Crescent drama: from pre-apartheid South Africa to Romeo and Juliet in modern Brum

The Crescent Theatre on Westside is ‘going global’ as it unveils an exciting new series of shows to welcome the arrival of autumn.

The Sheepcote Street venue is introducing a real international flavour with play settings ranging from Scotland to South Africa, as well as a touch of Indian spice.

But it is closer to home where the Crescent starts, with a play that has echoes of theatres re-opening following the Covid-19 pandemic.

Shakespeare in Love, which runs in the Main House from this Saturday 24 September to 1 October, is written by Billy Elliot creator Lee Hall, who has adapted the Oscar-winning screenplay of the same name by Tom Stoppard and Marc Norman for the stage.

Against the backdrop of theatre flourishing again after closure from the plague, a young playwright by the name of William Shakespeare emerges. There’s just one problem – he’s got writer’s block. Cue a muse who he promptly falls in love with. There will be an opportunity after the 30 September performance for the public to meet members of the cast and creative team to discuss the production.

The Crescent’s new productions then switch to the Ron Barber Studio, starting with performances of the award-winning play 1902 on 27 and 28 September.

The Saltire Sky Theatre production, which contains strong language and violent scenes, explores working-class life in Scotland as it follows four young wannabe football hooligans in their quest to see Hibs win the Scottish Cup final.

In sharp contrast, Mr. Singh’s had enough, which also appears in the Ron Barber Studio on 29 and 30 September, depicts Punjabi family life in Britain.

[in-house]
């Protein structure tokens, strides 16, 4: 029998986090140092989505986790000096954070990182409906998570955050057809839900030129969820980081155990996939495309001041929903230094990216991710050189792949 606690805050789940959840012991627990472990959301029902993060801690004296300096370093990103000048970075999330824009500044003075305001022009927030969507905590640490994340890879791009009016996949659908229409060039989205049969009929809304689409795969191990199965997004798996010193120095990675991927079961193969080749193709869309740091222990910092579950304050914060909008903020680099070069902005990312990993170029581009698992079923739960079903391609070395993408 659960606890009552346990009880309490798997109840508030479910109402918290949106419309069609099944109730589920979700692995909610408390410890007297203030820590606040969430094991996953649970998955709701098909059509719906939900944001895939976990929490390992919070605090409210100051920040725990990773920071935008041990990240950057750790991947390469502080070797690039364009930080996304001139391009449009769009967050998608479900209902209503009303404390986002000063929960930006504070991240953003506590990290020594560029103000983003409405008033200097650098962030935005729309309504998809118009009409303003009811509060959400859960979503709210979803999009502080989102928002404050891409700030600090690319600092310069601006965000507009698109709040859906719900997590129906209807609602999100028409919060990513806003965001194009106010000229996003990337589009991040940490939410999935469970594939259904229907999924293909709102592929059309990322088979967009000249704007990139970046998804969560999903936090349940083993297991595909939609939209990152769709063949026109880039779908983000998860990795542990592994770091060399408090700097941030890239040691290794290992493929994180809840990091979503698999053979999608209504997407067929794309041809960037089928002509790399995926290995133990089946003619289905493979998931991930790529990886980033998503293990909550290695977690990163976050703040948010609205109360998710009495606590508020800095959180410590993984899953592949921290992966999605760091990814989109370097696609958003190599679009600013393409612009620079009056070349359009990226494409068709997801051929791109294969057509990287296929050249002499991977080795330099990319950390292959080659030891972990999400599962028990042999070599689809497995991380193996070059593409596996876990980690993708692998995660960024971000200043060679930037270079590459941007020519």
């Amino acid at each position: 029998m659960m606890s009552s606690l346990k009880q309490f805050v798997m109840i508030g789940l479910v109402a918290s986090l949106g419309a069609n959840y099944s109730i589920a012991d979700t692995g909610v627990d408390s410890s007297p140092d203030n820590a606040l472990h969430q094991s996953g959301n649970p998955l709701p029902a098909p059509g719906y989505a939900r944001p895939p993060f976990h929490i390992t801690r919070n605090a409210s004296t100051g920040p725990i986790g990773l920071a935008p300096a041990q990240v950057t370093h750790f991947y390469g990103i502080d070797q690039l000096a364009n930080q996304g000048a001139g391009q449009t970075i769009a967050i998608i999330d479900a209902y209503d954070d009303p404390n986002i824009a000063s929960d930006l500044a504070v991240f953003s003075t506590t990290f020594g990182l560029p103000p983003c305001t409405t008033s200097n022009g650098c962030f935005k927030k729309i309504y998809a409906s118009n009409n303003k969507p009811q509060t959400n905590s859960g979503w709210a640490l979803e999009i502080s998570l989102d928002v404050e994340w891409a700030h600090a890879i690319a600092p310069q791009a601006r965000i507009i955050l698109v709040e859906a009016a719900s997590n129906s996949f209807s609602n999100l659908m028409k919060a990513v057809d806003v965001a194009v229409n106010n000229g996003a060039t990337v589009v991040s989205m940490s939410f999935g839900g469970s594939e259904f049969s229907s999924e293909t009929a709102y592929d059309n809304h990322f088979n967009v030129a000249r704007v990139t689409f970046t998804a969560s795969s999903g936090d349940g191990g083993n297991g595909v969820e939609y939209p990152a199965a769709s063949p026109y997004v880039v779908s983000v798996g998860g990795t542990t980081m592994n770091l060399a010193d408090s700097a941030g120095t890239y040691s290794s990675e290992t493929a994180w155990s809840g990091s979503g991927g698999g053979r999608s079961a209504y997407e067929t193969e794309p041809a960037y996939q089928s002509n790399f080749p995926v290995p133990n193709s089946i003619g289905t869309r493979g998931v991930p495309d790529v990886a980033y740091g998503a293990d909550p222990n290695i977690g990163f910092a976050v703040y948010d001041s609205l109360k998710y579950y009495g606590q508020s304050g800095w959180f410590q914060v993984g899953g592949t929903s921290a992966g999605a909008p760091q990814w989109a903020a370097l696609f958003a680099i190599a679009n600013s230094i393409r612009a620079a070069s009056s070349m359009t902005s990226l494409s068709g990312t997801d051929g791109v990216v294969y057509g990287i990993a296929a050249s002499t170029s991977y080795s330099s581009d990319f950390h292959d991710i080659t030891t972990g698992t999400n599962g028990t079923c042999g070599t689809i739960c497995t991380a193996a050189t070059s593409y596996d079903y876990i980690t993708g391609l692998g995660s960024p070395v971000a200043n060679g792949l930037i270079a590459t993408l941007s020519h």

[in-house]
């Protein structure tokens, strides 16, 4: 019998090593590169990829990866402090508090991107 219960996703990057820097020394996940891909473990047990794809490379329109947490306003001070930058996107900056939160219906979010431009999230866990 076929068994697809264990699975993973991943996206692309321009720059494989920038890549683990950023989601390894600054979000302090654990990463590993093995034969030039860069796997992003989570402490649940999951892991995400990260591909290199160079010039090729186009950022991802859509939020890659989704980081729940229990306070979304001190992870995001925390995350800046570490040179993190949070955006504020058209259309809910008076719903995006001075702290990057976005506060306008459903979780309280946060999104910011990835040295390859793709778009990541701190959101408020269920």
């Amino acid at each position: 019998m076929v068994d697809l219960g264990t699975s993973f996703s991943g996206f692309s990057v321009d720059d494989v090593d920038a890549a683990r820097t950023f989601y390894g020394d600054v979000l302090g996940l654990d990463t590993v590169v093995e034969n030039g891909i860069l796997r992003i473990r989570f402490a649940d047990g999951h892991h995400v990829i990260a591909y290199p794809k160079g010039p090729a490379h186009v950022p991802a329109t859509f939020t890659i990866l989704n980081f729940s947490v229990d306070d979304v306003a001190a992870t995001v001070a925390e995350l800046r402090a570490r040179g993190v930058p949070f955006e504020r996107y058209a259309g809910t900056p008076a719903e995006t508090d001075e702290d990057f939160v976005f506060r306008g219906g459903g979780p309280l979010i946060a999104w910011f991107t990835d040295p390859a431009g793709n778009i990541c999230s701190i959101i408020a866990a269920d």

Presented by Surkhab Productions, the play revolves around Mr Singh, a middle-aged man who is finally ready to take his life back and live it with love in it.

Further variety can be found in Forgotten Voices on 1 October, which forms part of Black History Month.

This one-woman show tells the real-life story of South African activist Eva Moorhead Kadalie, the widow of South Africa’s first national black trade union leader who, with her husband, fought for freedom and paved the way for Nelson Mandela.

Starring Shareesa Valentine, the play is written by Eva’s grandson, David Moorhead.

It is then time to return to Shakespeare with a production of Romeo and Juliet by the Royal Birmingham Conservatoire Theatre Company, 6 to 8 October.

This updated production of the Bard’s famous story of love and tragedy switches from 16th century Verona to the back streets of modern, inner-city Birmingham, with the Montagues and the Capulets taking on the guise of rival street gangs. For further details of these and other shows, visit

Main picture: Shareesa Valentine in Forgotten Voices.

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